Tigers' David Price set to seize clincher role
Detroit — Brad Ausmus can't and won't think beyond the right here, right now.
Until the Tigers either clinch the AL Central title or are forced to accept a wild-card berth, he can't and won't project how he'll set his postseason roster or pitching rotation.
"I am pretty good at staying day by day," Ausmus said.
So, while the question was relevant before the game, it was to Ausmus unanswerable — If the Tigers clinch the division on Saturday, would he scratch David Price from the starting assignment on Sunday?
"As of right now, he's a go," Ausmus said, some three hours before the game Saturday.
Very early on Saturday, as the Twins were carving up one Tigers pitcher after another on their way to a 12-3 rout, the question became moot.
Price will pitch Sunday with a chance to help the Tigers clinch their fourth straight division title. The magic number was trimmed to one thanks to the White Sox 5-4 win over the Royals.
"It would be nice if we clinched the division; that's our main goal," Price said. "If we can get that done today and have tomorrow not mean a whole lot, that's always good."
But don't misunderstand. The competitor in Price will be chomping at the bit to take the mound Sunday.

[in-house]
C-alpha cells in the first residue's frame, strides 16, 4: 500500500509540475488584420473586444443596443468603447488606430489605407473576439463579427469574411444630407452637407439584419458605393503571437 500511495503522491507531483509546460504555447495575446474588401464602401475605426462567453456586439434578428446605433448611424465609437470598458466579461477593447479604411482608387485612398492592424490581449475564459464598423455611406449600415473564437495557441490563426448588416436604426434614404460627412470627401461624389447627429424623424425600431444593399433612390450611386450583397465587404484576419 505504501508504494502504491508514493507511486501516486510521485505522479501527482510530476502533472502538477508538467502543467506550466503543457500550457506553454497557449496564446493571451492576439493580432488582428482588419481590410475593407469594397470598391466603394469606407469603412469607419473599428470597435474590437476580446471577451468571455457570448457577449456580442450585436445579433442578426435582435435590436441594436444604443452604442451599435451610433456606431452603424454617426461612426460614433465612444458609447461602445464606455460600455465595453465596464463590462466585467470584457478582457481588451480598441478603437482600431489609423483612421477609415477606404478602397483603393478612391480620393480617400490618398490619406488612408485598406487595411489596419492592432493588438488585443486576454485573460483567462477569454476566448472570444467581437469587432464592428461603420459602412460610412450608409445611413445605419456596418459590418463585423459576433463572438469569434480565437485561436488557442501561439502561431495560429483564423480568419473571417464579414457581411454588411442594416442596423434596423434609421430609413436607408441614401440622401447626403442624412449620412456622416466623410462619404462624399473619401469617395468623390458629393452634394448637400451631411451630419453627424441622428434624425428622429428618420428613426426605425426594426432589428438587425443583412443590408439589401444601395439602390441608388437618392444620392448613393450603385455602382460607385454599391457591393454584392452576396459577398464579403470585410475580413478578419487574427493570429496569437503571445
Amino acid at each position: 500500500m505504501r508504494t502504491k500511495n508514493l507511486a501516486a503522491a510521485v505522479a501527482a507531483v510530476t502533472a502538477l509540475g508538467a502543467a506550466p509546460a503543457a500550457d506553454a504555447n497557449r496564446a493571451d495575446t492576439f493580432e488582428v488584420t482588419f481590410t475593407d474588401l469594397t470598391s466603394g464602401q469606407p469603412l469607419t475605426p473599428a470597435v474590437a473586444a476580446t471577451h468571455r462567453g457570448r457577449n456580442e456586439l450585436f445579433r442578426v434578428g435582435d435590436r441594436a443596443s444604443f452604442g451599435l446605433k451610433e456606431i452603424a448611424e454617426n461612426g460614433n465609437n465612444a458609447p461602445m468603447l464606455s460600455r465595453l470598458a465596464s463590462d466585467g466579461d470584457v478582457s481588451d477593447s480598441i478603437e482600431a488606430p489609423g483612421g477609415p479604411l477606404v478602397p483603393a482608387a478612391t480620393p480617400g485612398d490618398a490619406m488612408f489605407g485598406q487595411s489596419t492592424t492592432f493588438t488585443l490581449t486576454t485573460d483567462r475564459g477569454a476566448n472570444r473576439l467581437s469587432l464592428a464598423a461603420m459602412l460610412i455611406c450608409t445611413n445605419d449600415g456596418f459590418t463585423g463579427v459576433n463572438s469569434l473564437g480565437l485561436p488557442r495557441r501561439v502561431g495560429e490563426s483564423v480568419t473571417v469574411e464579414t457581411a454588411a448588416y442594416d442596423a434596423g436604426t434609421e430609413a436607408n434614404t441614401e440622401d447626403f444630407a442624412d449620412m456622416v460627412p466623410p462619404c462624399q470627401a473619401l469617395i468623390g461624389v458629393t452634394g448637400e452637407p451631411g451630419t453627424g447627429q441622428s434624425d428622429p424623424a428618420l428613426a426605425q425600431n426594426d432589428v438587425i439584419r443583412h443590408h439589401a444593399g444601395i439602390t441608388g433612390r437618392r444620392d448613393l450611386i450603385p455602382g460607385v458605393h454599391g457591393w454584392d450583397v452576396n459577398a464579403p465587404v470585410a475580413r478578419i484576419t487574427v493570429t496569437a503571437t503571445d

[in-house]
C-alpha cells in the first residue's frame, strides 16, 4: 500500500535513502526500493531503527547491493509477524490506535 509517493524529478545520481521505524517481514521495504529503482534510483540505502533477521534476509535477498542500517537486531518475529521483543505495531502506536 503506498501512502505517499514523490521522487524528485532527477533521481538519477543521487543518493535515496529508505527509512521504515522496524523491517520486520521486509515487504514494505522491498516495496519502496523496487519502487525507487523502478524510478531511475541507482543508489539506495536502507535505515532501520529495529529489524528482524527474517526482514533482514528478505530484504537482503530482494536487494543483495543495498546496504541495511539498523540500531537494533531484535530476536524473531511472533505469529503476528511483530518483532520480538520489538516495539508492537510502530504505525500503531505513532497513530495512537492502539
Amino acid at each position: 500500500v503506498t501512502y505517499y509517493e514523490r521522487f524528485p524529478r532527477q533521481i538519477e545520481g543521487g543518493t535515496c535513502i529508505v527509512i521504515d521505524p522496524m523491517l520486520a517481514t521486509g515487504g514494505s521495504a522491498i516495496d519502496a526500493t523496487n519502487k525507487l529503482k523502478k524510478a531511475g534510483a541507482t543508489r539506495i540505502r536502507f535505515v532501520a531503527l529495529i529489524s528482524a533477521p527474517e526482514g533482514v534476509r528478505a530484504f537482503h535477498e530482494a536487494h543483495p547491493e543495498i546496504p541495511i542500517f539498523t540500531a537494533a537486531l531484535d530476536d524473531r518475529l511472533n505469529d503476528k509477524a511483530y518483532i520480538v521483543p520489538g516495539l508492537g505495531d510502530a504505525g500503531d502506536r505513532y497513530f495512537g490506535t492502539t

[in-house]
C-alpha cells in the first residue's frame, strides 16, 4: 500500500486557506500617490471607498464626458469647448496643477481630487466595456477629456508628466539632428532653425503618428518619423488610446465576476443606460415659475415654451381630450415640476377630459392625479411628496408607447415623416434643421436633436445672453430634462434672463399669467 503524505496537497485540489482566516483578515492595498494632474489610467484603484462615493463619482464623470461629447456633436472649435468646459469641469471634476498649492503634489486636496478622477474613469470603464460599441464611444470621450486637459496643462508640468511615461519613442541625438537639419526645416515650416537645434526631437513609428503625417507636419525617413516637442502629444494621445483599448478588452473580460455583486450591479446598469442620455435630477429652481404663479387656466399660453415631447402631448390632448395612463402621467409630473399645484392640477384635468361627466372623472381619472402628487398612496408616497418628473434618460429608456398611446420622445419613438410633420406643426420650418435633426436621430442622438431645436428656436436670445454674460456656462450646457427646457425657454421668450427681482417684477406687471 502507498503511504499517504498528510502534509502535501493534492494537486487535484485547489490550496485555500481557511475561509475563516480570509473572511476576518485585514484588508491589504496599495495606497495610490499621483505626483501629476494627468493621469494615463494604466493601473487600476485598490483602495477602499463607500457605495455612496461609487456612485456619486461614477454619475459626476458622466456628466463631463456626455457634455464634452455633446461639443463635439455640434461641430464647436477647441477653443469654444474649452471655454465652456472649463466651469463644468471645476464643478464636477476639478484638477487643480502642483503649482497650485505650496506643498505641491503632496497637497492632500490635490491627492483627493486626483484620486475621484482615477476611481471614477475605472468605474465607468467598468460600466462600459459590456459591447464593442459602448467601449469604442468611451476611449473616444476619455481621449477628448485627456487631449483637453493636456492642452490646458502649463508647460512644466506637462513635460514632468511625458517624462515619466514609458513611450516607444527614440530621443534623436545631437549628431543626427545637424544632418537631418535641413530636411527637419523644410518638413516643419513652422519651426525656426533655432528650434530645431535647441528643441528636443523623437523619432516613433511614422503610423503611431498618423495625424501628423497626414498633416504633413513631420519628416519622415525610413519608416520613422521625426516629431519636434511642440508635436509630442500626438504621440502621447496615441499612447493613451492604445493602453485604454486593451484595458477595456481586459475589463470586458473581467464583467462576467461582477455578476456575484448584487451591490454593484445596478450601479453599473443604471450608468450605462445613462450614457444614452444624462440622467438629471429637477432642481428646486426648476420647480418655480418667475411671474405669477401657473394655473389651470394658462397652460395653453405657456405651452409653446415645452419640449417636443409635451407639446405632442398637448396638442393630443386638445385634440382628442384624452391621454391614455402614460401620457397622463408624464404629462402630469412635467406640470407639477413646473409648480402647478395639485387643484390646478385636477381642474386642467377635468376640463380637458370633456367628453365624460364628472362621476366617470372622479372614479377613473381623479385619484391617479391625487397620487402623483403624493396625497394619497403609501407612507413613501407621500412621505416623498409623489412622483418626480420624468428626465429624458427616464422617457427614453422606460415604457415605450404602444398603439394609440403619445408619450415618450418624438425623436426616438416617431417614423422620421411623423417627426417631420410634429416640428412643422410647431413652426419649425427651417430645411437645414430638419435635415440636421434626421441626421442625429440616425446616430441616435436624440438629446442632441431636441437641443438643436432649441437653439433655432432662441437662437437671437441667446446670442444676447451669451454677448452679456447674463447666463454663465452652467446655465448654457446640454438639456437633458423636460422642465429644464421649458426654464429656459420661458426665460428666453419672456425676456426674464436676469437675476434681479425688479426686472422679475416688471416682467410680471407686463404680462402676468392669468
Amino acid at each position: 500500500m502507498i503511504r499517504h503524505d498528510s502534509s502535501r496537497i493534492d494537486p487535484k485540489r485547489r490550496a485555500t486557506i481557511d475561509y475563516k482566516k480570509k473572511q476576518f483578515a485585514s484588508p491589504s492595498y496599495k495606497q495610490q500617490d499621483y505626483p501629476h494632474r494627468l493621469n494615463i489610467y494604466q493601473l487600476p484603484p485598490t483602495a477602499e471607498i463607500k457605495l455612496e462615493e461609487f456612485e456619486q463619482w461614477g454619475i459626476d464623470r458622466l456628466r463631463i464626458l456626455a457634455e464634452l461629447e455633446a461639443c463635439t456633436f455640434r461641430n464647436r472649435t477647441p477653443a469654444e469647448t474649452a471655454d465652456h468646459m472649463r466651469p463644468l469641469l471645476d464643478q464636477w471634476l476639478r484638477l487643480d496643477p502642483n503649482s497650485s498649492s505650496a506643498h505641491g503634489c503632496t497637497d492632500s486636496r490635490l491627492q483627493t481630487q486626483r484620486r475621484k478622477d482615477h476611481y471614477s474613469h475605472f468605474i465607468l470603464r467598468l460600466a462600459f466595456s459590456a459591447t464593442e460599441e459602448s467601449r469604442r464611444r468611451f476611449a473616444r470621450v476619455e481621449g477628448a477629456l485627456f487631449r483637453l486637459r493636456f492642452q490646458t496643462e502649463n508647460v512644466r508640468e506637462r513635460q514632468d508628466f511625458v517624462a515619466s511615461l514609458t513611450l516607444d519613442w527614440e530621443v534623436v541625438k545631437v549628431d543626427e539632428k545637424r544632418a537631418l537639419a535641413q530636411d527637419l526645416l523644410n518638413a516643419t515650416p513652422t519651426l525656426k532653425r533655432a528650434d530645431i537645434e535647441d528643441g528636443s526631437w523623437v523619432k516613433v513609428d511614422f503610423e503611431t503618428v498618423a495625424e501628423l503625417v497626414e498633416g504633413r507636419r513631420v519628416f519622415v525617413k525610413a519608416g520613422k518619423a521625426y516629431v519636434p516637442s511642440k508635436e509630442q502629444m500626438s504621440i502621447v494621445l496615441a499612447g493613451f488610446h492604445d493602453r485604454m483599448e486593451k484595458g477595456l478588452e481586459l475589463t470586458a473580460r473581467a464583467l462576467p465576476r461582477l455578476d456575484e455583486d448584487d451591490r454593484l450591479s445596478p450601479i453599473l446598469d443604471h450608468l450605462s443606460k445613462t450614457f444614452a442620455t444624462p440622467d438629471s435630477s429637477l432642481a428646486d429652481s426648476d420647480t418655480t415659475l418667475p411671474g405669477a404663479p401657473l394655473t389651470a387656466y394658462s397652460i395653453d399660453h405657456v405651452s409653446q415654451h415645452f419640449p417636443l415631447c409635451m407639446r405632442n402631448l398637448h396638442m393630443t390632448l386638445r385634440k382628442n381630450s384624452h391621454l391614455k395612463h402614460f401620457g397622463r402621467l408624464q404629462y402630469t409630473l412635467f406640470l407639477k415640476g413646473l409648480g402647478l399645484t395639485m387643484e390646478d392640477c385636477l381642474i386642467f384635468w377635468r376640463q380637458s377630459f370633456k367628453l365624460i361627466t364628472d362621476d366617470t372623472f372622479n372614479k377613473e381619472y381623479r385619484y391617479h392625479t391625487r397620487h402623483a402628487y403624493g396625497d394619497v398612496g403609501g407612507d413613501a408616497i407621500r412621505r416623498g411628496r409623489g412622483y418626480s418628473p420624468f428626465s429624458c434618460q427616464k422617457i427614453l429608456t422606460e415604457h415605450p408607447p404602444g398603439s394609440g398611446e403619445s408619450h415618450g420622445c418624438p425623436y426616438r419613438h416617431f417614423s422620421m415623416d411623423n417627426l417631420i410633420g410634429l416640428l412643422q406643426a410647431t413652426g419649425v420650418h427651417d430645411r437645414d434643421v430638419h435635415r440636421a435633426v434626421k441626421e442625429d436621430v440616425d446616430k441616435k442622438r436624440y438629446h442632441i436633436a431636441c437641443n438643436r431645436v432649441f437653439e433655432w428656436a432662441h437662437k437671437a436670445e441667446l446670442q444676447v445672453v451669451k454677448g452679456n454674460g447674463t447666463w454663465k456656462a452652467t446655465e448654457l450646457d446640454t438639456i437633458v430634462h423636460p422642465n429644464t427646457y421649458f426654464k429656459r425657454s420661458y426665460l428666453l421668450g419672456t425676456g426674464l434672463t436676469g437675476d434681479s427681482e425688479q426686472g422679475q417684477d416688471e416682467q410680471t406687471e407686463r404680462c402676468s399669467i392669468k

"I already got my work done for today," he said. "I am ready to pitch tomorrow. My thought process doesn't change. I will be ready."
Price is coming off a start where he pitched eight innings of shutout, three-hit ball, only to give up three runs in the ninth.
"Just execute pitches, make pitches, get ahead of guys and get the leadoff guy out," Price said of his mind-set. "Just try to throw up zeros. We're in the driver's seat and this is what you want in September. You want to be able to control your own destiny and that's the position we are in."
He will be facing a band of white-hot Twins hitters who have produced 23 runs and 31 hits the last two games. In the last 10 games against the Tigers, they have scored 85 runs.
As the Twins continues to shred the Tigers' bullpen Saturday (scoring six runs off Blaine Hardy and Robbie Ray), Anibal Sanchez was not available.
Ausmus said he was hesitant to use Sanchez, who was a starter all season until suffering a pectorals strain in August, in back-to-back outings.
"It sounds like you (media) are more concerned about it than I am," Ausmus said, when asked about Sanchez's role going forward. "I am not really worried about it. I haven't talked to him yet, but my guess is he'll probably be fine. I'm not worried about it. He's not worried about it.
"It's not an enormous change. It's still pitching. He still has to stand on the rubber and make pitches and throw strikes and get outs."
After the game, Ausmus said he was happy to have Sanchez available for Sunday.
"I wanted him to pitch in a stress-free inning for his first time, but now, I can use him is a game that is a little closer," he said.
Porcello still in
The situation is fluid, of course, but despite his struggles in September, Rick Porcello is still expected to enter the postseason as the Tigers' fourth starter.